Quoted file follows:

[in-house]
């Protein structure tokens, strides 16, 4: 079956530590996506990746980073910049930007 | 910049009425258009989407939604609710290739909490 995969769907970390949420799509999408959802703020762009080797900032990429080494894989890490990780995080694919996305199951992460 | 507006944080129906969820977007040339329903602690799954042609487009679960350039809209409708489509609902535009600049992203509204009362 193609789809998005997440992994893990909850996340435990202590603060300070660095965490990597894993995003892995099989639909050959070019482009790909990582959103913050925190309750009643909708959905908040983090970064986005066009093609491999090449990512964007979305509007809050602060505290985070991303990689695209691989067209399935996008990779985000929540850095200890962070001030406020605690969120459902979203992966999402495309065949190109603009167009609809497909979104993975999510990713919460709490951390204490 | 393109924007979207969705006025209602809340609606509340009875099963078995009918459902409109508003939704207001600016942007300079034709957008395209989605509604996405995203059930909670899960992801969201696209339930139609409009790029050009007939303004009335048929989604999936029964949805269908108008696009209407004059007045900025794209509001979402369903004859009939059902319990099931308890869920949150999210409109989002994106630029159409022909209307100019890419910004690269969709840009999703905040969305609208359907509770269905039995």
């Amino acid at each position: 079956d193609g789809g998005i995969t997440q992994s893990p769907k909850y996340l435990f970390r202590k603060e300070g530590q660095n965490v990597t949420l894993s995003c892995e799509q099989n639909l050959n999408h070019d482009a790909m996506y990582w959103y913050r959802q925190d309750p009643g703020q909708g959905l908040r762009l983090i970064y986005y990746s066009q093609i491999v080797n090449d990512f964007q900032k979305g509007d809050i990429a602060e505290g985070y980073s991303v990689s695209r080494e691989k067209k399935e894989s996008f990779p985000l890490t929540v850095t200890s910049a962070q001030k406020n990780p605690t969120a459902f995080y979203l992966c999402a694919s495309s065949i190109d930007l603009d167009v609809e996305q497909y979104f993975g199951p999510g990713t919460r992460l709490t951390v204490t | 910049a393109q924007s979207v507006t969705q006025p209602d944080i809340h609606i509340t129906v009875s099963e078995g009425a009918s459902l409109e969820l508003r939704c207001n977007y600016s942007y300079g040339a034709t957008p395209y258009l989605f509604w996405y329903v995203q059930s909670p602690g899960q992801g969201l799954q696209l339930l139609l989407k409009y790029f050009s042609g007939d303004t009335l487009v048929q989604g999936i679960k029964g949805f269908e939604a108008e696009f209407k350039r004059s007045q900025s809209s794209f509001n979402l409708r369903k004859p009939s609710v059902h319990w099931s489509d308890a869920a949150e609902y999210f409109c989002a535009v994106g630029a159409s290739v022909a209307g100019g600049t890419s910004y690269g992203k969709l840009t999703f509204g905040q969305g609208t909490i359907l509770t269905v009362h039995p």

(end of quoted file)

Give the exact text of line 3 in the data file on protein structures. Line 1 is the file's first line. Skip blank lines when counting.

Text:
């Amino acid at each position: 079956d193609g789809g998005i995969t997440q992994s893990p769907k909850y996340l435990f970390r202590k603060e300070g530590q660095n965490v990597t949420l894993s995003c892995e799509q099989n639909l050959n999408h070019d482009a790909m996506y990582w959103y913050r959802q925190d309750p009643g703020q909708g959905l908040r762009l983090i970064y986005y990746s066009q093609i491999v080797n090449d990512f964007q900032k979305g509007d809050i990429a602060e505290g985070y980073s991303v990689s695209r080494e691989k067209k399935e894989s996008f990779p985000l890490t929540v850095t200890s910049a962070q001030k406020n990780p605690t969120a459902f995080y979203l992966c999402a694919s495309s065949i190109d930007l603009d167009v609809e996305q497909y979104f993975g199951p999510g990713t919460r992460l709490t951390v204490t | 910049a393109q924007s979207v507006t969705q006025p209602d944080i809340h609606i509340t129906v009875s099963e078995g009425a009918s459902l409109e969820l508003r939704c207001n977007y600016s942007y300079g040339a034709t957008p395209y258009l989605f509604w996405y329903v995203q059930s909670p602690g899960q992801g969201l799954q696209l339930l139609l989407k409009y790029f050009s042609g007939d303004t009335l487009v048929q989604g999936i679960k029964g949805f269908e939604a108008e696009f209407k350039r004059s007045q900025s809209s794209f509001n979402l409708r369903k004859p009939s609710v059902h319990w099931s489509d308890a869920a949150e609902y999210f409109c989002a535009v994106g630029a159409s290739v022909a209307g100019g600049t890419s910004y690269g992203k969709l840009t999703f509204g905040q969305g609208t909490i359907l509770t269905v009362h039995p």